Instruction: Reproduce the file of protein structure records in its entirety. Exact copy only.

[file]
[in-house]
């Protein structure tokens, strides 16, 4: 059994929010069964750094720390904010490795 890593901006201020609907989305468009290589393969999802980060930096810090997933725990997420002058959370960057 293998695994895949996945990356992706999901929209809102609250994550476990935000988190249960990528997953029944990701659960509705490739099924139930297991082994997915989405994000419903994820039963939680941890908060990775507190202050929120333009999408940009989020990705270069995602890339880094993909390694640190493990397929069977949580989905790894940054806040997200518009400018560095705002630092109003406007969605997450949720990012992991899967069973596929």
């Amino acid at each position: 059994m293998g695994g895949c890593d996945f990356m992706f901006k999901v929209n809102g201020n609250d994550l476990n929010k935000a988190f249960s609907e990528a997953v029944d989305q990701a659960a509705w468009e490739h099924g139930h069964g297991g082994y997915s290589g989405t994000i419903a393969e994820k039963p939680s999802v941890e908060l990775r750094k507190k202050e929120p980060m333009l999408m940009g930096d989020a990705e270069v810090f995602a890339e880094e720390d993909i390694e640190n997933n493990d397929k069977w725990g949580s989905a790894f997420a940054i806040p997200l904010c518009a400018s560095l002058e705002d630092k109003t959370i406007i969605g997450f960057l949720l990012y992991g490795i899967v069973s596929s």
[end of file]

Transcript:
[in-house]
């Protein structure tokens, strides 16, 4: 059994929010069964750094720390904010490795 890593901006201020609907989305468009290589393969999802980060930096810090997933725990997420002058959370960057 293998695994895949996945990356992706999901929209809102609250994550476990935000988190249960990528997953029944990701659960509705490739099924139930297991082994997915989405994000419903994820039963939680941890908060990775507190202050929120333009999408940009989020990705270069995602890339880094993909390694640190493990397929069977949580989905790894940054806040997200518009400018560095705002630092109003406007969605997450949720990012992991899967069973596929």
């Amino acid at each position: 059994m293998g695994g895949c890593d996945f990356m992706f901006k999901v929209n809102g201020n609250d994550l476990n929010k935000a988190f249960s609907e990528a997953v029944d989305q990701a659960a509705w468009e490739h099924g139930h069964g297991g082994y997915s290589g989405t994000i419903a393969e994820k039963p939680s999802v941890e908060l990775r750094k507190k202050e929120p980060m333009l999408m940009g930096d989020a990705e270069v810090f995602a890339e880094e720390d993909i390694e640190n997933n493990d397929k069977w725990g949580s989905a790894f997420a940054i806040p997200l904010c518009a400018s560095l002058e705002d630092k109003t959370i406007i969605g997450f960057l949720l990012y992991g490795i899967v069973s596929s």